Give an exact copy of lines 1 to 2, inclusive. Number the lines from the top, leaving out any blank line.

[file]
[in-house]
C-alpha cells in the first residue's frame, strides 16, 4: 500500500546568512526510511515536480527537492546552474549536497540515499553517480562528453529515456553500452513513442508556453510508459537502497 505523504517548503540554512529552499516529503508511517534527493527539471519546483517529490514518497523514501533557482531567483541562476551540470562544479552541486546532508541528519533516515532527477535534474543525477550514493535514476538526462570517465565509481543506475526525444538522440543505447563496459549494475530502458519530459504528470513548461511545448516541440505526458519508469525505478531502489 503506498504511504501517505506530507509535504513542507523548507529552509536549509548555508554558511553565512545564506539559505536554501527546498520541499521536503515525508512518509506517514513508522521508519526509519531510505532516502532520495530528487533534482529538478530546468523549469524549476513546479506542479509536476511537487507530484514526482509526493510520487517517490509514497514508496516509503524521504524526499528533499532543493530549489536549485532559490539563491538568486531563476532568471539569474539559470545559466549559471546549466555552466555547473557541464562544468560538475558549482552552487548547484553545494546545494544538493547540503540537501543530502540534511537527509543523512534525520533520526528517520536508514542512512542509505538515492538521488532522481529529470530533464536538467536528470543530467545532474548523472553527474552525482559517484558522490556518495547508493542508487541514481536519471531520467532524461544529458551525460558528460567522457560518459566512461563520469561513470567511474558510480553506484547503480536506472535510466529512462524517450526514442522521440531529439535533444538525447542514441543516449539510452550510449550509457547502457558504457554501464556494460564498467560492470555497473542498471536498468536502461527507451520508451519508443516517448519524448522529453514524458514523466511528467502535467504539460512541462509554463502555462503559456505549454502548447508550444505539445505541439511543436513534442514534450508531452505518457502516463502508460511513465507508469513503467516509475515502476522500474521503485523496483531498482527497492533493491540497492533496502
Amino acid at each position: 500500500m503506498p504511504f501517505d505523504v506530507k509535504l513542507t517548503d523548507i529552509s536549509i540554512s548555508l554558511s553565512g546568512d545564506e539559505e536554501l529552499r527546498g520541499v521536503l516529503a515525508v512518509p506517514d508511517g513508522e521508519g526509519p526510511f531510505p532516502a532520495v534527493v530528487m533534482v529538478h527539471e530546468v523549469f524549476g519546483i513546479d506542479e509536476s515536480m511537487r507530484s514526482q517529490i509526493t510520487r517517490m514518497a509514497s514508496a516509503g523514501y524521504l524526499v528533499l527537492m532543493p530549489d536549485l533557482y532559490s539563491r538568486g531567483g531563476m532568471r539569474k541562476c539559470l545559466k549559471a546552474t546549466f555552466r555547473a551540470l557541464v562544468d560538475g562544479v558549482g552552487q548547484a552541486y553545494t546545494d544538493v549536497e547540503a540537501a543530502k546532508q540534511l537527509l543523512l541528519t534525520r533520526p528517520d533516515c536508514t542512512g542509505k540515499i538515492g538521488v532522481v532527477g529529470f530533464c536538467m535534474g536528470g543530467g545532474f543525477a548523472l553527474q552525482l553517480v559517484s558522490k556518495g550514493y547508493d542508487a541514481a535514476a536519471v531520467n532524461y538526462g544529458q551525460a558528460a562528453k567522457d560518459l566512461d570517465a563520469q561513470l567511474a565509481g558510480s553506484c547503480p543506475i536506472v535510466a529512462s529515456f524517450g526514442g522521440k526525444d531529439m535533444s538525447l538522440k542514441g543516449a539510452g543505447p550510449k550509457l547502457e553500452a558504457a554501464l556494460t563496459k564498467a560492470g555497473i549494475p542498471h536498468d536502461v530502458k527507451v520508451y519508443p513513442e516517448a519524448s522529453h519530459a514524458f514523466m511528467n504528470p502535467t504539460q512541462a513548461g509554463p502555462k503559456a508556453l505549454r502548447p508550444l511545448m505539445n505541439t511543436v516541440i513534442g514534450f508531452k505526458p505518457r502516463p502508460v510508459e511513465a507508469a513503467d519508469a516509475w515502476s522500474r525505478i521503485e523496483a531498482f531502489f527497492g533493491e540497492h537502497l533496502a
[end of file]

[in-house]
C-alpha cells in the first residue's frame, strides 16, 4: 500500500546568512526510511515536480527537492546552474549536497540515499553517480562528453529515456553500452513513442508556453510508459537502497 505523504517548503540554512529552499516529503508511517534527493527539471519546483517529490514518497523514501533557482531567483541562476551540470562544479552541486546532508541528519533516515532527477535534474543525477550514493535514476538526462570517465565509481543506475526525444538522440543505447563496459549494475530502458519530459504528470513548461511545448516541440505526458519508469525505478531502489 503506498504511504501517505506530507509535504513542507523548507529552509536549509548555508554558511553565512545564506539559505536554501527546498520541499521536503515525508512518509506517514513508522521508519526509519531510505532516502532520495530528487533534482529538478530546468523549469524549476513546479506542479509536476511537487507530484514526482509526493510520487517517490509514497514508496516509503524521504524526499528533499532543493530549489536549485532559490539563491538568486531563476532568471539569474539559470545559466549559471546549466555552466555547473557541464562544468560538475558549482552552487548547484553545494546545494544538493547540503540537501543530502540534511537527509543523512534525520533520526528517520536508514542512512542509505538515492538521488532522481529529470530533464536538467536528470543530467545532474548523472553527474552525482559517484558522490556518495547508493542508487541514481536519471531520467532524461544529458551525460558528460567522457560518459566512461563520469561513470567511474558510480553506484547503480536506472535510466529512462524517450526514442522521440531529439535533444538525447542514441543516449539510452550510449550509457547502457558504457554501464556494460564498467560492470555497473542498471536498468536502461527507451520508451519508443516517448519524448522529453514524458514523466511528467502535467504539460512541462509554463502555462503559456505549454502548447508550444505539445505541439511543436513534442514534450508531452505518457502516463502508460511513465507508469513503467516509475515502476522500474521503485523496483531498482527497492533493491540497492533496502